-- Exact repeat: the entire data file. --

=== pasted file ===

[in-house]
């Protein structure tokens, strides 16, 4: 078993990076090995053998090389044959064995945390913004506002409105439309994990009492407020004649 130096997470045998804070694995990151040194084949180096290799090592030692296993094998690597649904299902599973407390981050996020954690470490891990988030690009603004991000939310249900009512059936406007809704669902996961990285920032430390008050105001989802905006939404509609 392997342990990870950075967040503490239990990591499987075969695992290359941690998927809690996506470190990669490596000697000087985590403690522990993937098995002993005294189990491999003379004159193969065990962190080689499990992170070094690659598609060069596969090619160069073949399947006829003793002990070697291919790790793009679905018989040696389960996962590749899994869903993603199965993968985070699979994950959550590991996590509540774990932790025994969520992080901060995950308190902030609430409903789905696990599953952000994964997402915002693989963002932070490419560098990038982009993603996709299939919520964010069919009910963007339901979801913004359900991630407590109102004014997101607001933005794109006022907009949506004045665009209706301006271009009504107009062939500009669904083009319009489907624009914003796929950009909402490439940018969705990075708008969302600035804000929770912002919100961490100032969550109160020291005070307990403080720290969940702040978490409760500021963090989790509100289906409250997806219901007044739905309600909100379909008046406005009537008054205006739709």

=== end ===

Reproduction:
[in-house]
């Protein structure tokens, strides 16, 4: 078993990076090995053998090389044959064995945390913004506002409105439309994990009492407020004649 130096997470045998804070694995990151040194084949180096290799090592030692296993094998690597649904299902599973407390981050996020954690470490891990988030690009603004991000939310249900009512059936406007809704669902996961990285920032430390008050105001989802905006939404509609 392997342990990870950075967040503490239990990591499987075969695992290359941690998927809690996506470190990669490596000697000087985590403690522990993937098995002993005294189990491999003379004159193969065990962190080689499990992170070094690659598609060069596969090619160069073949399947006829003793002990070697291919790790793009679905018989040696389960996962590749899994869903993603199965993968985070699979994950959550590991996590509540774990932790025994969520992080901060995950308190902030609430409903789905696990599953952000994964997402915002693989963002932070490419560098990038982009993603996709299939919520964010069919009910963007339901979801913004359900991630407590109102004014997101607001933005794109006022907009949506004045665009209706301006271009009504107009062939500009669904083009319009489907624009914003796929950009909402490439940018969705990075708008969302600035804000929770912002919100961490100032969550109160020291005070307990403080720290969940702040978490409760500021963090989790509100289906409250997806219901007044739905309600909100379909008046406005009537008054205006739709």